Published by Amazon Digital Services on December 9, 2016
Genres: Dark Fiction, Fiction, Horror, Paranormal, Psychological Horror, Supernatural, Suspense
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There's something in the house on Kenwood Drive, and it only comes out at night...
College students Eric and Lydia are looking for a novel way to spend Halloween. They decide to put together a documentary about the supernatural and take a camcorder into the long-abandoned house on Kenwood Drive. It's said that a vengeful spirit lives there, and Lydia thinks it the perfect location.
Eric, though, has his reservations. Having grown up in the area, he's familiar with the stories of the spirit they call the "Upside-Down Man", and as their trip to the house draws near, his fear begins to mount. According to the rumors, once you go into the house, you bring the Upside-Down Man out with you. And in three days' time, you disappear.
When the two of them begin to see and experience strange things, they launch into a frenzied search for truth, attempting to separate the myth of Kenwood House from the reality. But it turns out that untangling the threads of local legend is more difficult than it appears.
Especially when you've only got three days.
WHISPERING CORRIDORS: A Ghost Story, by Ambrose Ibsen, is a book that honestly took me by surprise–in a good way! The synopsis grabbed my attention immediately: a supernatural tale about a haunted house. The legend states that once you go in, you bring “something” out with you–and disappear three days later.
“. . . There’s something in the house on Kenwood Drive, and it only comes out at night . . .”
College student, Lydia, is determined to make a documentary in an attempt to find proof of an existence beyond death. She elicits the help of her friend, Craig, a fellow student that actually grew up in the town of Moorlake, Ohio. There is one house he knows of that is the local “haunted house”, although oddly enough, he seems to have forgotten all but the vaguest of details about it until Lydia brings it up . . .
Before their planned expedition on Halloween night, the two briefly go around to get some “local commentary” on their chosen location. While many, like Eric himself, are filled with a sudden, inexplicable dread at the thought of the place, there are a few . . . questionable . . . people that offer up their opinions.
“. . . That house on Kenwood wasn’t ever meant to be lived in. It ain’t friendly . . . “
” . . . The old house on Kenwood Drive? Stay the f— away from it . . . “
In this novel, the house is almost a character, itself. No matter how much of the mystique surrounding it is given, the exact cause remains somewhat of an enigma–even at the end. In my opinion, Ibsen’s decision on this matter was a stroke of genius. By giving the reader enough information for them to get that same sense of fear and disquiet that our main characters get, keeps us in suspended suspense–allowing us to go along this perilous journey WITH them.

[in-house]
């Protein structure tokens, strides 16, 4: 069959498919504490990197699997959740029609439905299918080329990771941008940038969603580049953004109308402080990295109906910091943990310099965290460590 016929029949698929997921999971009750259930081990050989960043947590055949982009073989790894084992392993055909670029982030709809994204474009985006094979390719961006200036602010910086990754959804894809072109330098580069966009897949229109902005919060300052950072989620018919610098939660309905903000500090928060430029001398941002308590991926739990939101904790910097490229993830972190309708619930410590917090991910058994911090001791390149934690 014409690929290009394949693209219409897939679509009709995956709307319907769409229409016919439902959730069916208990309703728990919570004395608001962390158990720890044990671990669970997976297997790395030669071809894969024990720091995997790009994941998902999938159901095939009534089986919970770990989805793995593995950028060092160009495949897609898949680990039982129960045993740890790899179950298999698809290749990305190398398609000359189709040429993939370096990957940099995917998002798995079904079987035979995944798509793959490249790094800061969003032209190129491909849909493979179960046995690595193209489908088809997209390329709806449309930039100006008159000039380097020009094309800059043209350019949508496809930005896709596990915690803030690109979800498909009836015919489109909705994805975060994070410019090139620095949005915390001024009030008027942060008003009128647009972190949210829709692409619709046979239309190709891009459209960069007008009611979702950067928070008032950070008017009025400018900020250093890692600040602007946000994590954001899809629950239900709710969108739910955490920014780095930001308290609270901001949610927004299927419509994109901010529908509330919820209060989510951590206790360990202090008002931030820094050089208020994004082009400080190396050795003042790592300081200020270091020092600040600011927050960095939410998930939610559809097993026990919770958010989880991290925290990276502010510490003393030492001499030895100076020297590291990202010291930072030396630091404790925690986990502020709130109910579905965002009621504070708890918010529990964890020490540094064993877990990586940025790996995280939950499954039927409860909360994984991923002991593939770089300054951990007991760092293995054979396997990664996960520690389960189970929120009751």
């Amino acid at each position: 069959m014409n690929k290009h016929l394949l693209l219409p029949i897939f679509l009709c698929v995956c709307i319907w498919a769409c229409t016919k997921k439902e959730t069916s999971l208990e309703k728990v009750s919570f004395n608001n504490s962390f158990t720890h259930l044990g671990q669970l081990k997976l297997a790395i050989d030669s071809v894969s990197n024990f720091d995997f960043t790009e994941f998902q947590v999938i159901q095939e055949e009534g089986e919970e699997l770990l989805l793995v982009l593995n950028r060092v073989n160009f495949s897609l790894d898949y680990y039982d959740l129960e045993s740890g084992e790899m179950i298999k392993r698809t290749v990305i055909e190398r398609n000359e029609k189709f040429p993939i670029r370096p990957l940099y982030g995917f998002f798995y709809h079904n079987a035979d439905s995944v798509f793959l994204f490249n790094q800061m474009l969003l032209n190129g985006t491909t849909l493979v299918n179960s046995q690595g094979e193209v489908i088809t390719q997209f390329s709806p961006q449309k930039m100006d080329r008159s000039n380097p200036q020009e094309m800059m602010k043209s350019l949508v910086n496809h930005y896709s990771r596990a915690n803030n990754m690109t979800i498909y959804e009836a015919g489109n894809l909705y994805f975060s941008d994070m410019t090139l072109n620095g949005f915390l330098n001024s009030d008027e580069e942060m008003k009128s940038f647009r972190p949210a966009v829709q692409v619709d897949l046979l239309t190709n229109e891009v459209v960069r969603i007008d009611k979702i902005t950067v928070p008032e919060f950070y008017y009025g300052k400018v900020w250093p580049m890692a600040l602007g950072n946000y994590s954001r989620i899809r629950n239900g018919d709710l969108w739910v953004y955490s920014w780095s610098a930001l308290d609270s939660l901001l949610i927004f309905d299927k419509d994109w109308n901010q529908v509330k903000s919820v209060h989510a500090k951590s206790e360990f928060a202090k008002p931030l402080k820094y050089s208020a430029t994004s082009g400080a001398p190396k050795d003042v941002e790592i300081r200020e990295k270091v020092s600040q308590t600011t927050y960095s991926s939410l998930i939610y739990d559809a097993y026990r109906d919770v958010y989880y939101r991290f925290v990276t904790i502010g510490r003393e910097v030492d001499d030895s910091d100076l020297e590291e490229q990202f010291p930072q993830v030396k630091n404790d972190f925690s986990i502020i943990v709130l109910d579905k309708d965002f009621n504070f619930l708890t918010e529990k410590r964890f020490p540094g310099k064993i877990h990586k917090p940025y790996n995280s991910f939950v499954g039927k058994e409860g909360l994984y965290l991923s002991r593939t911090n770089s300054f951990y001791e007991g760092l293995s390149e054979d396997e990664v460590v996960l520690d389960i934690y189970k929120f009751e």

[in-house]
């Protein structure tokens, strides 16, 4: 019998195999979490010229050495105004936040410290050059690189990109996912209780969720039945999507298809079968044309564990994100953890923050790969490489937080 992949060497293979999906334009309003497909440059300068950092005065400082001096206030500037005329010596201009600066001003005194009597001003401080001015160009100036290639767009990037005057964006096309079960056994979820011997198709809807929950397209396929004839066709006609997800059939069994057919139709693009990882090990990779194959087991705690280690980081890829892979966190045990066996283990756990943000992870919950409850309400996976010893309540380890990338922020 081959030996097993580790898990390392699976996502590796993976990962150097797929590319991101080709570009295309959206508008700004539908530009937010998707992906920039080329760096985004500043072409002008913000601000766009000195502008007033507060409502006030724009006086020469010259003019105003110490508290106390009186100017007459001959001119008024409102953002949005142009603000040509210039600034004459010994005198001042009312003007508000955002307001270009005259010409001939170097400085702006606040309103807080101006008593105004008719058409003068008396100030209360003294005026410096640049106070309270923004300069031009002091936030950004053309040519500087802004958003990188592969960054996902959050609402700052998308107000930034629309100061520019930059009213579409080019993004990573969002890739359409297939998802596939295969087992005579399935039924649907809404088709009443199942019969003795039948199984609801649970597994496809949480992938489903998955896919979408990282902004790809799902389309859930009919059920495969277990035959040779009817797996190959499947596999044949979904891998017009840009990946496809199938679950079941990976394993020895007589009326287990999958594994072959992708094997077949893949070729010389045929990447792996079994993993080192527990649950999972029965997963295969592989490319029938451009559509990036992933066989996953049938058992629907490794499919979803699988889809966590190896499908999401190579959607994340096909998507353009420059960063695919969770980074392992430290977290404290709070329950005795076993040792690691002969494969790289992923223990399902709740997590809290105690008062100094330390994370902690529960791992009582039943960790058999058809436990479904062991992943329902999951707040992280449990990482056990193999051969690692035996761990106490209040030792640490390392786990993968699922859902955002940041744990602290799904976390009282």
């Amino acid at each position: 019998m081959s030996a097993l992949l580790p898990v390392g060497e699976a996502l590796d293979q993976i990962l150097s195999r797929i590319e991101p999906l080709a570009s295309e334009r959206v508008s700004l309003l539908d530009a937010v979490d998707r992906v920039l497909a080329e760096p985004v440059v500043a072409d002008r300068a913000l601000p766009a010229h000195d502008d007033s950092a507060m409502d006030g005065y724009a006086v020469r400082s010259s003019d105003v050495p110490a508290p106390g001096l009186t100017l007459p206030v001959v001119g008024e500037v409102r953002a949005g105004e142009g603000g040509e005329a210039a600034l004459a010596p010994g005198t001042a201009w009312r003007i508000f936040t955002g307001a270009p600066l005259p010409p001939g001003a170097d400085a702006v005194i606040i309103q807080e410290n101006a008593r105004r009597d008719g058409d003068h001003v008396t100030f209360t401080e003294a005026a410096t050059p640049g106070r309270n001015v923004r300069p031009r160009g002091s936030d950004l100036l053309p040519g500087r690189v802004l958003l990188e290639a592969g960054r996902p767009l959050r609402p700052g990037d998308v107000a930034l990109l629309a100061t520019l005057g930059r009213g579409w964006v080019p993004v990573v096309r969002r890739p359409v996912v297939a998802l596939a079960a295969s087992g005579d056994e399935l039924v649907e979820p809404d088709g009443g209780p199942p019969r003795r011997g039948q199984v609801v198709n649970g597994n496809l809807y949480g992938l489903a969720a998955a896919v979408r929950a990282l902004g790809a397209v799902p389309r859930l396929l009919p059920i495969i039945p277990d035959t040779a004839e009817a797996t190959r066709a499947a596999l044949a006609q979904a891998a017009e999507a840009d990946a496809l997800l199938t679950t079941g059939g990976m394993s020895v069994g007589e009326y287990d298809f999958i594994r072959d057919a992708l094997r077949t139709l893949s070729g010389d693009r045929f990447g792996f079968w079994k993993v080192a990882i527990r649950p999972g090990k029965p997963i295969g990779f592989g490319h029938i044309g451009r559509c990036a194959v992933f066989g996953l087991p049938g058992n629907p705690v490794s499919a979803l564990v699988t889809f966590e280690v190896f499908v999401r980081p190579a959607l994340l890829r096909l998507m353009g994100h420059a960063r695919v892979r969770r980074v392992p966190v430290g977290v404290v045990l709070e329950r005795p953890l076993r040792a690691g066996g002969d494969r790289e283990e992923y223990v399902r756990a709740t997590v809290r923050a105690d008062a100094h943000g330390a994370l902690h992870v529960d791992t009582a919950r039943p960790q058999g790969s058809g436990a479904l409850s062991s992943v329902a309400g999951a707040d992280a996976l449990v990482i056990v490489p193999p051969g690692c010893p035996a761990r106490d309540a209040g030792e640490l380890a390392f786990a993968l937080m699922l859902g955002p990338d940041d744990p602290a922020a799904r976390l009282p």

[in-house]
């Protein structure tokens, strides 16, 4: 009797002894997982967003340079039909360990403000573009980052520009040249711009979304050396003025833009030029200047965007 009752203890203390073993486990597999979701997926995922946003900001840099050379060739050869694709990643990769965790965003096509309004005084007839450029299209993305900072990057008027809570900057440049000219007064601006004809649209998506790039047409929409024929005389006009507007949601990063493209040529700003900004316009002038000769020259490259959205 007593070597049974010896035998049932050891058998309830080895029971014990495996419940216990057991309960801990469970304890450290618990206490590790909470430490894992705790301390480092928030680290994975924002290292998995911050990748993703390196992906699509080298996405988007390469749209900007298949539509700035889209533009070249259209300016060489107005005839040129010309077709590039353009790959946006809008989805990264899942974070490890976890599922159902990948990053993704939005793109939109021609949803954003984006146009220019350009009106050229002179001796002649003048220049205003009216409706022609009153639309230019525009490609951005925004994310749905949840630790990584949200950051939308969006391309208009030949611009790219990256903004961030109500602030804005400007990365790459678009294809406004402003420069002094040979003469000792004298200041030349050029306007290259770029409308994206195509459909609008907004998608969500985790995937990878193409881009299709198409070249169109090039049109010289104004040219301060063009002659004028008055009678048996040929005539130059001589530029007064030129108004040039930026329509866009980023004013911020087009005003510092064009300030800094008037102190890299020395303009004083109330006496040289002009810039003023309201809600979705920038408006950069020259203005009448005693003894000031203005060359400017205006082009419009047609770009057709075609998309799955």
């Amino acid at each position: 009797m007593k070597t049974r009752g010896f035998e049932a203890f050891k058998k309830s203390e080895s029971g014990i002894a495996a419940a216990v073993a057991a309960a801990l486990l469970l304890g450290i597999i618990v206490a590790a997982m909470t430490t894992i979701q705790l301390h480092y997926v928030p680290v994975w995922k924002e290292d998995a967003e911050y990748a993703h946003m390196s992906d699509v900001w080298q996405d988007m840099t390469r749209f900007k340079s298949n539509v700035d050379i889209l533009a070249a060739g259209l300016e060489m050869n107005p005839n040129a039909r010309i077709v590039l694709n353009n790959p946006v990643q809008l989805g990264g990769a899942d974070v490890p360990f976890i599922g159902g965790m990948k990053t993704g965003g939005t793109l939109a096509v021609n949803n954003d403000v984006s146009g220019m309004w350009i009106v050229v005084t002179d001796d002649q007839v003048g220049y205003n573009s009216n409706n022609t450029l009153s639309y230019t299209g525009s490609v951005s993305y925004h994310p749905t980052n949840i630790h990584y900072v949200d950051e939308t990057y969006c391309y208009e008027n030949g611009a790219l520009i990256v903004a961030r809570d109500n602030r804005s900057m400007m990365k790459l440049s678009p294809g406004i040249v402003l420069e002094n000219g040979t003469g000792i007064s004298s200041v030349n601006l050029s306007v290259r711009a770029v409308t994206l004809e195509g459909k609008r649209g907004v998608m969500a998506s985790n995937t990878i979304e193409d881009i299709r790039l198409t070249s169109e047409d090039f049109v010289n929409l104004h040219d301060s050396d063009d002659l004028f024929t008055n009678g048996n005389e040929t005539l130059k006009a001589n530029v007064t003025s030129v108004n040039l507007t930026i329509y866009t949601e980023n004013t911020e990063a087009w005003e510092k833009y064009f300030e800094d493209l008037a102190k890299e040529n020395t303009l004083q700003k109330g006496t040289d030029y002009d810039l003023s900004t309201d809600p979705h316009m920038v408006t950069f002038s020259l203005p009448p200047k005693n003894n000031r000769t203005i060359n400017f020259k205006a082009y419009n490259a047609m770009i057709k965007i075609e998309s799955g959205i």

“. . . there are places in this world where people aren’t meant to go. Places where certain things lay low. Dangerous and awful things . . . you’re better off never encountering.”
Eric is something of a skeptic, and Lydia’s sudden insistence on exploring this particular house has him mentally at odds with himself. Despite her very petite stature, there is simply nothing Eric can do or say to dissuade her. Even when his own “forgotten memories” and new warnings about the house begin to surface, Lydia remains resolute–obstinately determined to record the interior of the infamous house on Halloween night.
“. . . Facing your fears can be a dangerous thing . . . there’s always the chance . . . that your very worst fears could match the reality.”
In this book, you won’t find bucketfuls of gore and viscera, but the atmosphere, along with the half-murmurred rumors and connections about the house, bring out more of an inner horror than I was expecting. It’s simply amazing how effectively a good writer can invoke a heightened sense of terror in his or her readers with mental and atmospheric tension mounting, without resorting to physical and carnal displays. Ibsen uses his words to lure us in–starting with a nonchalant comment, and finishing with a single statement that sends genuine shivers throughout our bodies and minds.
“. . . aren’t so different from the stories surrounding the old, abandoned houses where you live. Every town has them, and Moorlake, Ohio is no exception. But I was wrong. I went inside, and I shouldn’t have . . .”
A patch of mold on a wall worms its way into your brain and begins to take on a more sinister, deadly quality. The term Upside-Down Man , and the circumstances that led to this moniker will be ruthlessly researched in a frenzied attempt to ward off that which may already be set in stone.
“. . . In cautionary legends of this kind, there isn’t any salvation to be found from the threat . . . If the Upside-Down Man could be dissuaded from claiming his victims in some way, then the sense of risk, of real danger, wouldn’t be present . . .”
It’s been a while since a novel has literally scared me into keeping the lights on at night, but WHISPERING CORRIDORS: A Ghost Story, has accomplished just that.
“It takes three days, and your time is up.”